Ticketmaster has disclosed a widespread hack that compromised the payment and personal details of tens of thousands of British customers.
The online ticketing retailer said the information was compromised through malicious software hosted by Spanish firm Inbenta, which provided software for Ticketmaster’s live chat window on its website.
Ticketmaster said the breach occurred on Saturday, and that less than five per cent of its global customer base were affected.
Reports suggest that around 40,000 British customers were affected, although Ticketmaster has not provided an exact number.
All customers the ticketing retailer believes were affected have been contacted and advised to change their password.
It also offered 12 months free identity monitoring service to anyone whose details may have been stolen.
Ticketmaster said customers in North America were not affected, although it advised international customers to change their passwords as well.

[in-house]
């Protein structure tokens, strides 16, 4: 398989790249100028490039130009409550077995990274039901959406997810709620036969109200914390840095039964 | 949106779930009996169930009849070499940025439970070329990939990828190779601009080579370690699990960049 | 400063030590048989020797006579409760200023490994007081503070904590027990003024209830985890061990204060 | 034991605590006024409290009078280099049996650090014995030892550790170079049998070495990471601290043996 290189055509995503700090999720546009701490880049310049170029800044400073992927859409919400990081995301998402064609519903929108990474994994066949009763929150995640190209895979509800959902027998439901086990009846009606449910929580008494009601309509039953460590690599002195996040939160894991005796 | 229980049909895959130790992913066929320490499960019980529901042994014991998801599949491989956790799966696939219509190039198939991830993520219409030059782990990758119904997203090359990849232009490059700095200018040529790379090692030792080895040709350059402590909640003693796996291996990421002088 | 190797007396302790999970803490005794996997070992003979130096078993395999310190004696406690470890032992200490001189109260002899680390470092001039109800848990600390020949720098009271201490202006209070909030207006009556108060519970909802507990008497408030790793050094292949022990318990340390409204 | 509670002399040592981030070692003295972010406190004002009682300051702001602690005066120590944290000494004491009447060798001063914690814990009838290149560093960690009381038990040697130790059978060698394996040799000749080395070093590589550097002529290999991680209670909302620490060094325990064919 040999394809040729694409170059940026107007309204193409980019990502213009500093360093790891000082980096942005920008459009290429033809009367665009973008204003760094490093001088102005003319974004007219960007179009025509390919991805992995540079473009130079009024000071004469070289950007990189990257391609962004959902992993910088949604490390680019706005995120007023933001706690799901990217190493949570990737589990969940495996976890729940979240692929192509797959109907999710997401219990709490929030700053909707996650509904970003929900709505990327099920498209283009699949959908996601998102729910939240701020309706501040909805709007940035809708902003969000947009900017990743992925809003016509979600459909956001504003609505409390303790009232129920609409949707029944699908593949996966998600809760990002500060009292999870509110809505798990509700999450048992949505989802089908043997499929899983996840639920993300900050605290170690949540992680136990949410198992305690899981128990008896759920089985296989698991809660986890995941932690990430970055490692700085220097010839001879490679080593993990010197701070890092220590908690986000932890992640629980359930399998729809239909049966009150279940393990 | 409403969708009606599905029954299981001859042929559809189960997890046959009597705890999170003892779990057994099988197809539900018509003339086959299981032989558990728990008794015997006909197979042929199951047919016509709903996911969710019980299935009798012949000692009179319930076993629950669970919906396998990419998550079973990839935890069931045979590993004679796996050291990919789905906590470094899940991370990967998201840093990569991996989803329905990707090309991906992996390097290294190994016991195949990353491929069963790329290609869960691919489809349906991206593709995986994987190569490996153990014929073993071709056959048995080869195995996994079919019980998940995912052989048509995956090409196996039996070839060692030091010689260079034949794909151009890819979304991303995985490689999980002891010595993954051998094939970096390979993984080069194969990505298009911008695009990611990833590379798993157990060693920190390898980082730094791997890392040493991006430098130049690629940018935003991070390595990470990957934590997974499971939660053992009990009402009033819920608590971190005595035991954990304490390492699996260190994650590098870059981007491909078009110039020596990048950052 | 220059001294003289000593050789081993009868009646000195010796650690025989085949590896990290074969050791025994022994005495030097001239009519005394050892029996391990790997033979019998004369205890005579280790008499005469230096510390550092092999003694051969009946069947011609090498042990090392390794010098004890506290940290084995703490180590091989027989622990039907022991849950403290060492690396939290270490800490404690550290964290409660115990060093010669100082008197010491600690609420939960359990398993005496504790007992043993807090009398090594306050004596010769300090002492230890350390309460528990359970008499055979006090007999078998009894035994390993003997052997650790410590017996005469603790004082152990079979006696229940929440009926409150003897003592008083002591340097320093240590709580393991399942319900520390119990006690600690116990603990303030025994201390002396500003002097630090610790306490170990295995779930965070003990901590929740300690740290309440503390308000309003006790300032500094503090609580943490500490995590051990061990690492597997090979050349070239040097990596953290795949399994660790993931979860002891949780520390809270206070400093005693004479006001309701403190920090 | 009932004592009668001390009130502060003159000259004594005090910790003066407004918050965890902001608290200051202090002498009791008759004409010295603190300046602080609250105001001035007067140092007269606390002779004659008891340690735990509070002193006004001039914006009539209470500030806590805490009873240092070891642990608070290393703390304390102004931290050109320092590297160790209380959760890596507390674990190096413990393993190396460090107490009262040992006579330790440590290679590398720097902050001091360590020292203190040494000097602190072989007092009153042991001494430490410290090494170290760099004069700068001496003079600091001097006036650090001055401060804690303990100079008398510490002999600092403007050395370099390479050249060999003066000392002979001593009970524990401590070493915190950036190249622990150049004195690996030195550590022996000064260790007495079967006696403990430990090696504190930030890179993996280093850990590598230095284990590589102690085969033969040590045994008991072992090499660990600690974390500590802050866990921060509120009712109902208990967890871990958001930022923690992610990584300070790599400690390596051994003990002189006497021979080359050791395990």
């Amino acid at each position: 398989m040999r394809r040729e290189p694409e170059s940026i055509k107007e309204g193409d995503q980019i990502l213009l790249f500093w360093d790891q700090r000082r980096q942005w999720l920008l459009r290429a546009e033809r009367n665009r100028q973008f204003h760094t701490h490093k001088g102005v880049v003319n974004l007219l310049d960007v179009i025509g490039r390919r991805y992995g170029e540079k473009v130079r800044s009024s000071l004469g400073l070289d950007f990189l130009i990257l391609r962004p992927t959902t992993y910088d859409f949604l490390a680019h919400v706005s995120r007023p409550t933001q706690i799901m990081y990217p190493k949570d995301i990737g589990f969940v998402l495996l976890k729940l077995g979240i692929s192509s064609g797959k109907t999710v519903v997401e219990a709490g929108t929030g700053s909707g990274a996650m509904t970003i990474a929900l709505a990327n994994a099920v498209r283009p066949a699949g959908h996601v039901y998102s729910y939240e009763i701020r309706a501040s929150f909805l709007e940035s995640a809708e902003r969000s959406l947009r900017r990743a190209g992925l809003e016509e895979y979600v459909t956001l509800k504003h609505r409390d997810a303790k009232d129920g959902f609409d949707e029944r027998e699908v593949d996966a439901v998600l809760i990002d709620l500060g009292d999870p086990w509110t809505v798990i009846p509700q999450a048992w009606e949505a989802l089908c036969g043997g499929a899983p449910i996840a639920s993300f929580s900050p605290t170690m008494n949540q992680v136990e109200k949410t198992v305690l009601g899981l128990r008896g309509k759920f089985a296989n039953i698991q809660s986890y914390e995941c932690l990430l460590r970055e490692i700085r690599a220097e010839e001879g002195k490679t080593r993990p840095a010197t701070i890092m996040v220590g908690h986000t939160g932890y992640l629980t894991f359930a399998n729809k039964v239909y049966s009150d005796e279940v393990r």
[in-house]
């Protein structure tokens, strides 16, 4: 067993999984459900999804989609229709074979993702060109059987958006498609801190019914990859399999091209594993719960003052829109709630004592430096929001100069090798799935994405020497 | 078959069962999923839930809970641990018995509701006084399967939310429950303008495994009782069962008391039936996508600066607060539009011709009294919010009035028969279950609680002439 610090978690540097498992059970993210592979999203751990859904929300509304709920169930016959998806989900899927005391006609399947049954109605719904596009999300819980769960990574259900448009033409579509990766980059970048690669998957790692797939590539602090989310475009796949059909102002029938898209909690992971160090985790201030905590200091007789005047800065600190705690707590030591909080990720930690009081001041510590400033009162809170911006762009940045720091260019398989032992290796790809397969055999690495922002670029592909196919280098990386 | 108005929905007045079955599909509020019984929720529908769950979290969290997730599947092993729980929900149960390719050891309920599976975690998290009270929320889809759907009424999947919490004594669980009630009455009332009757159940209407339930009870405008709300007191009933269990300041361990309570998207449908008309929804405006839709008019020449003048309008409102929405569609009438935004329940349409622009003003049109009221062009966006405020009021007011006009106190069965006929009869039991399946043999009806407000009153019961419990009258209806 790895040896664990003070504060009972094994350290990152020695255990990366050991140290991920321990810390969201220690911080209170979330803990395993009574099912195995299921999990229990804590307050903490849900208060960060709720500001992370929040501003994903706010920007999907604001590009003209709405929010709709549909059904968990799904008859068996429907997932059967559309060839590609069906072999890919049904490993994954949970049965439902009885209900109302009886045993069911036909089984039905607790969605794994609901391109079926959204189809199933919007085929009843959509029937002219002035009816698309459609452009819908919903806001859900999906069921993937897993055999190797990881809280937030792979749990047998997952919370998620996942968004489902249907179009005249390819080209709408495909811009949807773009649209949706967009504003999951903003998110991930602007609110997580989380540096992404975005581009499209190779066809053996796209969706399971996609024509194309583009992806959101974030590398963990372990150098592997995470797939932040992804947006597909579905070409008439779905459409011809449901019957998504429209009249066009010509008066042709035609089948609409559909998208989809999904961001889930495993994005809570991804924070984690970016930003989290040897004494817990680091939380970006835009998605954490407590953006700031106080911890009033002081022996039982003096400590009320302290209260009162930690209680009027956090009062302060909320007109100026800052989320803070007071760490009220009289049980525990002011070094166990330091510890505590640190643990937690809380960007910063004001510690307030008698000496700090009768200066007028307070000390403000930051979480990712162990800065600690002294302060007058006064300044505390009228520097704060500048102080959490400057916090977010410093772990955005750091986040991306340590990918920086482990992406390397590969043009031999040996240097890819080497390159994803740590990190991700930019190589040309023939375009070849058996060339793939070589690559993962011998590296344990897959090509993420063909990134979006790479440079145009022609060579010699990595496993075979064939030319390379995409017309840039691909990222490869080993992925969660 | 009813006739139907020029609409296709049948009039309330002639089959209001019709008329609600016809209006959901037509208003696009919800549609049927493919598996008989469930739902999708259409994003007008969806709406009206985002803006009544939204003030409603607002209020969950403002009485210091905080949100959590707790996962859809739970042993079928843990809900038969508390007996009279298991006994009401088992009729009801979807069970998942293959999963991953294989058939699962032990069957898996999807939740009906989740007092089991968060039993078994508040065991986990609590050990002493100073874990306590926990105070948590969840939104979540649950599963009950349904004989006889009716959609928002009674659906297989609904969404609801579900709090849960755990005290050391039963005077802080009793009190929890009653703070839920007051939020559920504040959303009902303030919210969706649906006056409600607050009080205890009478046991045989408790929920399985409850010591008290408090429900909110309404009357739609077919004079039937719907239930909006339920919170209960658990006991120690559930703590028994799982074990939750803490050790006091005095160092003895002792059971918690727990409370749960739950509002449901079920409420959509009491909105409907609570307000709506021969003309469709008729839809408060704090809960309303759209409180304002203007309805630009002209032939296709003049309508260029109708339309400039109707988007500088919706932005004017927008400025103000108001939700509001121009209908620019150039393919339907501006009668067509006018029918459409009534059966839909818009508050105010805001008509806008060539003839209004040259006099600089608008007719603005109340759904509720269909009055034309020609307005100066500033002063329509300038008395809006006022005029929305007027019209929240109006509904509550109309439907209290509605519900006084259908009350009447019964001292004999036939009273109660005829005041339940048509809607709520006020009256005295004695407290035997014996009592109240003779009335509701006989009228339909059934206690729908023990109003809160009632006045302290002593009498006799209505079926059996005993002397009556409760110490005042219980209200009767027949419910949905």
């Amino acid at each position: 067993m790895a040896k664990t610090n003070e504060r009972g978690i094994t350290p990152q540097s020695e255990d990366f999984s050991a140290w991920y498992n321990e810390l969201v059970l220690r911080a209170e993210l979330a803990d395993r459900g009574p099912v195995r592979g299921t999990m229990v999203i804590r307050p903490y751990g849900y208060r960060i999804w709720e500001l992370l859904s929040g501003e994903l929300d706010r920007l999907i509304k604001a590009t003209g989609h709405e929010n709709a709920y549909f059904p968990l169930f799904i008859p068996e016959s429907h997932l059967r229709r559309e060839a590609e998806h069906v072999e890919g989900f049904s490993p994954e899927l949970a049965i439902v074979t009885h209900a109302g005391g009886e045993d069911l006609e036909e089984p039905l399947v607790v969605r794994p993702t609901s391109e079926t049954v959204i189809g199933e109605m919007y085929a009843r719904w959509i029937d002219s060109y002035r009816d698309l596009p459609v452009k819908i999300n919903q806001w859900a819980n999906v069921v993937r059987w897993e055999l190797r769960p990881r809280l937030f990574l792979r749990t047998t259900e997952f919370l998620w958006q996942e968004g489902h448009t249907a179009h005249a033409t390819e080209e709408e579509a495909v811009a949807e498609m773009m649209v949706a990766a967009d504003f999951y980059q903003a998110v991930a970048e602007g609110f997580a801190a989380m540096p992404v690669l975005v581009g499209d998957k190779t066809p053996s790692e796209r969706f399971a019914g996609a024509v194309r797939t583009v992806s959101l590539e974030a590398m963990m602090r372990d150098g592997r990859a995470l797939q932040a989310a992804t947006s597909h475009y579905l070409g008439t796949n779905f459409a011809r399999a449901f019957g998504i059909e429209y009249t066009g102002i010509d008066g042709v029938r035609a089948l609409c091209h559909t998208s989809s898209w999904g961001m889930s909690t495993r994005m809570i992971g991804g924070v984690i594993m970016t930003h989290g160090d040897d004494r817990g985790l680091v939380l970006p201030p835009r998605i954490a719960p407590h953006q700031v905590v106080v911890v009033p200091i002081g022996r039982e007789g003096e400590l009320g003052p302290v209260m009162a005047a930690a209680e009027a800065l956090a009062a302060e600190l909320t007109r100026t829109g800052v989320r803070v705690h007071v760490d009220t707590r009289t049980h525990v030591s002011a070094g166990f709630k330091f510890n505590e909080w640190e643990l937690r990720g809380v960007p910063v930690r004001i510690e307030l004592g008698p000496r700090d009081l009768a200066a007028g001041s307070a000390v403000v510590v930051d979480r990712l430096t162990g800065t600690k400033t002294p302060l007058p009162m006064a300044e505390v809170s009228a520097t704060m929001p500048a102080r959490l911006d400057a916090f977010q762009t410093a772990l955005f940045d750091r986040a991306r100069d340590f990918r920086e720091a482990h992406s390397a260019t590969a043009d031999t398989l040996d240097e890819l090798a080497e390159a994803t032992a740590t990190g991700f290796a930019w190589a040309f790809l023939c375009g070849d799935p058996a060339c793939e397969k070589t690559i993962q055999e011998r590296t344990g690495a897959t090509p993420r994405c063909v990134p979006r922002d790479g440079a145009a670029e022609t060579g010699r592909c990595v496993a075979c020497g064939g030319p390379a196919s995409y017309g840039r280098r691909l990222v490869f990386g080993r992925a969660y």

Anyone who attempted to buy tickets between February and June 23 of this year, and international customers who bought or tried to buy tickets between September 2017 and June 23 could have been affected.
“On Saturday, June 23, 2018, Ticketmaster UK identified malicious software on a customer support product hosted by Inbenta Technologies, an external third-party supplier to Ticketmaster,” the company said in its statement.
“As soon as we discovered the malicious software, we disabled the Inbenta product across all Ticketmaster websites.”
It added: “As a result of Inbenta’s product running on Ticketmaster International websites, some of our customers’ personal or payment information may have been accessed by an unknown third-party.”
A National Cyber Security Centre spokesperson said they were aware of the incident and were working with partners to determine what happened.
Ticketmaster added it was working with relevant authorities, as well as credit card companies and banks, and had its own forensics teams and experts analysing the breach.
Affected data includes name, address, email address, telephone number, payment details and Ticketmaster login details.
This is the first disclosure of a major breach that occurred under the new GDPR, which carries fines of up to €20 million (£17.6 million) or four per cent of turnover.
LiveNation, which owns Ticketmaster, said they sold more than 387,000 tickets per day globally in 2011.